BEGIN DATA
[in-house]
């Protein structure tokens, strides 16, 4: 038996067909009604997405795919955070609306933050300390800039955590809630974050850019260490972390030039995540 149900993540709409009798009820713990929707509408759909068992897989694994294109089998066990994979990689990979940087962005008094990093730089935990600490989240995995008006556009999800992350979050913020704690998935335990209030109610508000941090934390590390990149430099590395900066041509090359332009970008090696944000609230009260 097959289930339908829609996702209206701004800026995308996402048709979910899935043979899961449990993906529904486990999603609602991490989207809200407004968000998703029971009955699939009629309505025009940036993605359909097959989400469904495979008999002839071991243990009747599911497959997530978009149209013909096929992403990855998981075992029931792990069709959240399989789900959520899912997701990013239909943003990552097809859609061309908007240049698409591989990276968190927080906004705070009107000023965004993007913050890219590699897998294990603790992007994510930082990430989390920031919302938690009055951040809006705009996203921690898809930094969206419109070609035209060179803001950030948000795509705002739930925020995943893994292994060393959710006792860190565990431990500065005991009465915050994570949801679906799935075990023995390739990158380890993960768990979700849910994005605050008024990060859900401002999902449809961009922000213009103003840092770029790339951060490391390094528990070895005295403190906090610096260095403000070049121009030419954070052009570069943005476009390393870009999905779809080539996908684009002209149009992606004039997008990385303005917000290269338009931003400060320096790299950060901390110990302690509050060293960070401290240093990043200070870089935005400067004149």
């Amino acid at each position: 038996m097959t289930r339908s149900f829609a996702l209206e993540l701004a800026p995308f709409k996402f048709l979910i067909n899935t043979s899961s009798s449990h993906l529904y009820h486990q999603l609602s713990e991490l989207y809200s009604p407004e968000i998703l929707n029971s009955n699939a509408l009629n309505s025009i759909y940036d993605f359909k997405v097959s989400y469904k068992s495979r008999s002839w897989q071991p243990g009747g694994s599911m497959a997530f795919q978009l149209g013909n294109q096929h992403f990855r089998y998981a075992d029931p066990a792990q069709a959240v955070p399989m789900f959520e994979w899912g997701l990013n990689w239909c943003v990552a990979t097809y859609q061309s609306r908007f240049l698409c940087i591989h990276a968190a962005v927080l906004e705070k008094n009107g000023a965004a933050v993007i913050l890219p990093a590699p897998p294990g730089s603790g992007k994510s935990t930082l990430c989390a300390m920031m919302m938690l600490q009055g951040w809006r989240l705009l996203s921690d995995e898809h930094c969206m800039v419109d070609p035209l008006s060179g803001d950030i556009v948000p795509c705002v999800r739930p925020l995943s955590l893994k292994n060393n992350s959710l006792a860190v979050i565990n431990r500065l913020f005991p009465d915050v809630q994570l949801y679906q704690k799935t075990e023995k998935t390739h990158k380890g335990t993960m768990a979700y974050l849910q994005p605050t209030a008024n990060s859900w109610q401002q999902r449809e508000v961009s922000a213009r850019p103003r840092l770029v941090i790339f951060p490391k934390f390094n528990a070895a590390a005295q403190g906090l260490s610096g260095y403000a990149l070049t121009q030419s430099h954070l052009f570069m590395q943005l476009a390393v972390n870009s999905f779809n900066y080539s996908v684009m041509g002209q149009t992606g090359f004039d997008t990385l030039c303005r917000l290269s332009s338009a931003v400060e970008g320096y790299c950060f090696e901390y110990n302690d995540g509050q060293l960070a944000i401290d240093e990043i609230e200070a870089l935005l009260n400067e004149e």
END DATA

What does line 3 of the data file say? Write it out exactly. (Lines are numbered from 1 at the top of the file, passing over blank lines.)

């Amino acid at each position: 038996m097959t289930r339908s149900f829609a996702l209206e993540l701004a800026p995308f709409k996402f048709l979910i067909n899935t043979s899961s009798s449990h993906l529904y009820h486990q999603l609602s713990e991490l989207y809200s009604p407004e968000i998703l929707n029971s009955n699939a509408l009629n309505s025009i759909y940036d993605f359909k997405v097959s989400y469904k068992s495979r008999s002839w897989q071991p243990g009747g694994s599911m497959a997530f795919q978009l149209g013909n294109q096929h992403f990855r089998y998981a075992d029931p066990a792990q069709a959240v955070p399989m789900f959520e994979w899912g997701l990013n990689w239909c943003v990552a990979t097809y859609q061309s609306r908007f240049l698409c940087i591989h990276a968190a962005v927080l906004e705070k008094n009107g000023a965004a933050v993007i913050l890219p990093a590699p897998p294990g730089s603790g992007k994510s935990t930082l990430c989390a300390m920031m919302m938690l600490q009055g951040w809006r989240l705009l996203s921690d995995e898809h930094c969206m800039v419109d070609p035209l008006s060179g803001d950030i556009v948000p795509c705002v999800r739930p925020l995943s955590l893994k292994n060393n992350s959710l006792a860190v979050i565990n431990r500065l913020f005991p009465d915050v809630q994570l949801y679906q704690k799935t075990e023995k998935t390739h990158k380890g335990t993960m768990a979700y974050l849910q994005p605050t209030a008024n990060s859900w109610q401002q999902r449809e508000v961009s922000a213009r850019p103003r840092l770029v941090i790339f951060p490391k934390f390094n528990a070895a590390a005295q403190g906090l260490s610096g260095y403000a990149l070049t121009q030419s430099h954070l052009f570069m590395q943005l476009a390393v972390n870009s999905f779809n900066y080539s996908v684009m041509g002209q149009t992606g090359f004039d997008t990385l030039c303005r917000l290269s332009s338009a931003v400060e970008g320096y790299c950060f090696e901390y110990n302690d995540g509050q060293l960070a944000i401290d240093e990043i609230e200070a870089l935005l009260n400067e004149e």